FIG. 9 illustrates a methodology 250 for filtering a digital signal to produce a precorrected thermometer coded output. At 252, the digital signal is divided into a plurality of digital streams. At 254, N input bits are extracted from one or more of the digital streams and provided to each of a plurality of filters. Each of the plurality of filters are operative to apply predistortion to its digital input as to mitigate a distortion induced by an associated transmission channel. An advance recovery bit is also provided to each of the filters at 256. A given advanced recovery bit provides a recovery bit for a subsequent input to its associated filter. Accordingly, the recovery bit is available for a recovery operation at the filters prior to its associated input, mitigating the increase in the critical timing path of the filter caused by the recovery operation.

The N input bits at each filter are transformed at 258 to produce respective N−1 bit words. In an exemplary implementation, the composition of a given N−1 bit word is determined according to the value of the recovery bit provided to the filter. For example, the most significant bit of the digital input can represent the recovery bit and the N−1 bit word can be comprised of the remaining N−1 bits when the recovery bit assumes a first value and be comprised of the inverse of the remaining N−1 bits when the recovery bit assumes a second value.

At 260, the N−1 bit word at each filter is compared to a lookup table, and respective corresponding truncated thermometer code is retrieved. A given truncated thermometer code can include a sign bit that represents a larger number of bits in a desired thermometer coded output according to an associated algebraic sign of the desired thermometer coded output. The truncated codes are then expanded at 262 to produce respective thermometer coded outputs corresponding to the N bit inputs. The sign bit and the recovery bit at each filter can be utilized in the recovery of the thermometer coded output. Once a thermometer coded output has been produced at each filter, they are combined at 264 to form a thermometer coded digital signal. The thermometer coded signal is converted into an analog signal at 266, and transmitted across the transmission channel at 268. In an exemplary implementation, the transmission channel includes a circuit board backplane.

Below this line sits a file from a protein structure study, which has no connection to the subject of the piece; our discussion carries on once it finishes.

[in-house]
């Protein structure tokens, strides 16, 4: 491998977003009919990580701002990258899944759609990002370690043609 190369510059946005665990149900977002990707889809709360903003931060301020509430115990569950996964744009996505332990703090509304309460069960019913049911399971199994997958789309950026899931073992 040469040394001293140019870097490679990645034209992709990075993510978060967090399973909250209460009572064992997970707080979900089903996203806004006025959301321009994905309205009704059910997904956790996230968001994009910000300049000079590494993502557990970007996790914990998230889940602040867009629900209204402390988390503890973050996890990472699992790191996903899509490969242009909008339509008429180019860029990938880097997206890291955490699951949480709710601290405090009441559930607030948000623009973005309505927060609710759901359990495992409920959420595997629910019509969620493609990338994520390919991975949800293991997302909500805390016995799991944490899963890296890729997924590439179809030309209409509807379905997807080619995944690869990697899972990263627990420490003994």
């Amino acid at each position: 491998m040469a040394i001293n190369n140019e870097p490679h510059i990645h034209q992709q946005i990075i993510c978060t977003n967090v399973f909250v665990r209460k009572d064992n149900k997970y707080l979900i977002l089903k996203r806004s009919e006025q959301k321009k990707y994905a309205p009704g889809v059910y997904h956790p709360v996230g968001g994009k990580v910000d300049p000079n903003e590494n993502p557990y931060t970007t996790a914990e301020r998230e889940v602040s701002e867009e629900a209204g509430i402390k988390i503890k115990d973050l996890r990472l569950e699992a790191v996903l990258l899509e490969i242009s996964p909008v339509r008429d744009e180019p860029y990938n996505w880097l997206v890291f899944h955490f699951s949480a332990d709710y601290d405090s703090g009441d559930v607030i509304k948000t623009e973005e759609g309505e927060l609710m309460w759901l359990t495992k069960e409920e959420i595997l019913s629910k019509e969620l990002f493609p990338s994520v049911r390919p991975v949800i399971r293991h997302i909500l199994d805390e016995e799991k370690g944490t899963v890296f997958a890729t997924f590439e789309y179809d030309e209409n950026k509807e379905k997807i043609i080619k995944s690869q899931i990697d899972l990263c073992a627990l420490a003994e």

What has been described above includes exemplary implementations of the present invention. It is, of course, not possible to describe every conceivable combination of components or methodologies for purposes of describing the present invention, but one of ordinary skill in the art will recognize that many further combinations and permutations of the present invention are possible. Accordingly, the present invention is intended to embrace all such alterations, modifications, and variations that fall within the spirit and scope of the appended claims.

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Classifications
U.S. Classification341/100, 341/106
International ClassificationH03M9/00
Cooperative ClassificationH03M7/165
European ClassificationH03M7/16T
Legal Events
DateCodeEventDescription
Feb 18, 2011FPAYFee payment
Year of fee payment: 4
Sep 13, 2004ASAssignment
Owner name: TEXAS INSTRUMENTS INCORPORATED, TEXAS
Free format text: ASSIGNMENT OF ASSIGNORS INTEREST;ASSIGNORS:BROUSE, KEITH CHARLES;LANDMAN, PAUL E.;REEL/FRAME:015794/0036
Effective date: 20040913